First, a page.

Kubernetes: When and How to Apply It
Welcome back! In the first part of our Kubernetes deep dive, we covered the fundamentals - Kubernetes' architecture, key components like pods and controllers, and core capabilities like networking and storage.
Now, we'll dive into the practical side of Kubernetes. You'll learn when and how to apply Kubernetes based on your application needs and team skills. We'll explore advanced features, benefits and drawbacks, use cases where Kubernetes excels, and situations where it may be overkill.
By the end, you'll have a starting roadmap to putting Kubernetes into practice safely and successfully. Let's get started!
Kubernetes' Declarative Architecture
One of Kubernetes' key strengths is its declarative architecture. With declarative APIs, you specify the desired state of your application and Kubernetes handles reconciling the actual state to match it.
The Declarative Model
For example, to deploy an application, you would create a Deployment resource (discussed in the last issue) that declares details like:
The Deployment resource declares the desired state:
Use the nginx 1.16 image
Run 3 replicas
Match pods by app=my-app label
Kubernetes then handles all the underlying details of actually deploying and scaling your app based on your declared spec.
This is different from an imperative approach that would require step-by-step commands to deploy and update.
Custom Resource Definition
A key benefit of this architecture is extensibility. Kubernetes is designed to watch for new resource types and seamlessly handle them via declarative APIs. No modifications to Kubernetes itself are needed. Developers can create Custom Resource Definitions for new resource types that work just like built-ins.
Here is a simple example of Custom Resource Definition:
This defines a new App resource under mycompany.com/v1. It could be used like:
The declarative model enables powerful automation capabilities. Controllers can monitor resource specs and automatically adjust them as needed. For example, the HorizontalPodAutoscaler tracks metrics like CPU usage and scales Deployments up or down in response. The Cluster Autoscaler modulates node counts based on pod resource demands.
While Kubernetes does support imperative commands like kubectl run, these are less extensible and do not integrate with Kubernetes' automation capabilities as seamlessly. Using declarative APIs provides significant advantages in terms of extensibility, portability and self-service automation.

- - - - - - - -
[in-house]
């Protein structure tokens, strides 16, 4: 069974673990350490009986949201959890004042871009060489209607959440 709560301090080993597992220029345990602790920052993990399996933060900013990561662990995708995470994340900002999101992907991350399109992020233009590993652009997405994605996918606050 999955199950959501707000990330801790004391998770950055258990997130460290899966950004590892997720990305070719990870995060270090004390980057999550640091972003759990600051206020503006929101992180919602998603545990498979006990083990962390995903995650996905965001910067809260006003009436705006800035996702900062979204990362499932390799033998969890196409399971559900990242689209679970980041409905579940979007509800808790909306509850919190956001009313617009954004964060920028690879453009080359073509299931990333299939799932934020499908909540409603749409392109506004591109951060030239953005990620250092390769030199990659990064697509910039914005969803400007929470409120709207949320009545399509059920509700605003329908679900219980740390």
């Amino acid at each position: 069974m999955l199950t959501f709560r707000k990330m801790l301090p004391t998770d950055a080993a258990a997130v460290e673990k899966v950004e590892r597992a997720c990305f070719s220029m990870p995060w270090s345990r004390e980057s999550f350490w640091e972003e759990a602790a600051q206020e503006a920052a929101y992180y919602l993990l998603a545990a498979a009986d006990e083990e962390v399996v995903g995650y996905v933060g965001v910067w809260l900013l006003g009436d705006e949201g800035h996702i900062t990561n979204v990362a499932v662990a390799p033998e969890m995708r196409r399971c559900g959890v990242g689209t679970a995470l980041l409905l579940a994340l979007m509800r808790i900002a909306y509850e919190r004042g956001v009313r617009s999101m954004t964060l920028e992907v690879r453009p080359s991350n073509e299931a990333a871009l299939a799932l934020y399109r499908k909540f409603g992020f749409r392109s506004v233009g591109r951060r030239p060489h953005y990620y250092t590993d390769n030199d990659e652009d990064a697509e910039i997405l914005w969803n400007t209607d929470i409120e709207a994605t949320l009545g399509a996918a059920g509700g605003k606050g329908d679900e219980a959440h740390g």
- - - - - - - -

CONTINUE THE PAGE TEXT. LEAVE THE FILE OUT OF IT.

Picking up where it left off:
Advanced Built-in Resources
Kubernetes provides many built-in resources that leverage its declarative architecture to make managing applications easier. Some examples:
Ingress resources allow declarative configuration of external access to Kubernetes services. This leverages extensibility by introducing a custom resource to abstract the implementation details of exposing services. Different Ingress controllers can be implemented for various environments like Nginx, ALB, Traefik etc. This separation of concerns enables portability.
ConfigMaps provide a native Kubernetes way to inject configuration data into pods. ConfigMaps hold key-value data that can be mounted or set as environment variables. This allows separation of configuration from code/images. Pods directly consume ConfigMaps. This integrates configuration natively via Kubernetes' extensible API.
Role-Based Access Control (RBAC) introduces custom resources like Roles, RoleBindings and ClusterRoles. These combine to form access policies which enable granular permissions. RBAC deeply integrates declarative authorization into the Kubernetes API via admission control and enforcement.
In addition, a vibrant ecosystem of add-ons use Kubernetes APIs to extend functionality. Here are a few popular examples:
Helm introduces charts, which package YAML templates to declaratively manage complex, configurable applications. Charts can be hosted in repositories like package managers for easy sharing and installation. Helm effectively extends Kubernetes as an application platform.
Prometheus integrates via custom resources like ServiceMonitors for dynamic target discovery and autoscaling based on custom metrics. The Prometheus Operator and controllers leverage the extensible API to simplify monitoring, alerts and autoscaling.
Istio injects proxies for traffic control, observability and security using extensibility mechanisms like custom resources, controllers and admission webhooks. This layers on advanced features without changing code.
Argo CD utilizes custom resources, controllers, CRDs, webhooks and operators to enable GitOps workflows on Kubernetes. It models CD concepts through declarative APIs and reconciles state through automation.
Kubernetes lets you fully customize your system configuration. Everything is set up through Kubernetes resources and add-ons that you define. So you can shape the platform to your specific needs, rather than being constrained by predefined options.
Kubernetes gives you common building blocks that you can combine in creative ways to meet your use cases. This open, programmable design means you can develop novel applications that even the original developers didn't think of.
Benefits and Drawbacks of Kubernetes
Kubernetes has become hugely popular due to the many benefits it offers, but like any technology, it also comes with some downsides that need careful evaluation. Below we dive into the key pros and cons of Kubernetes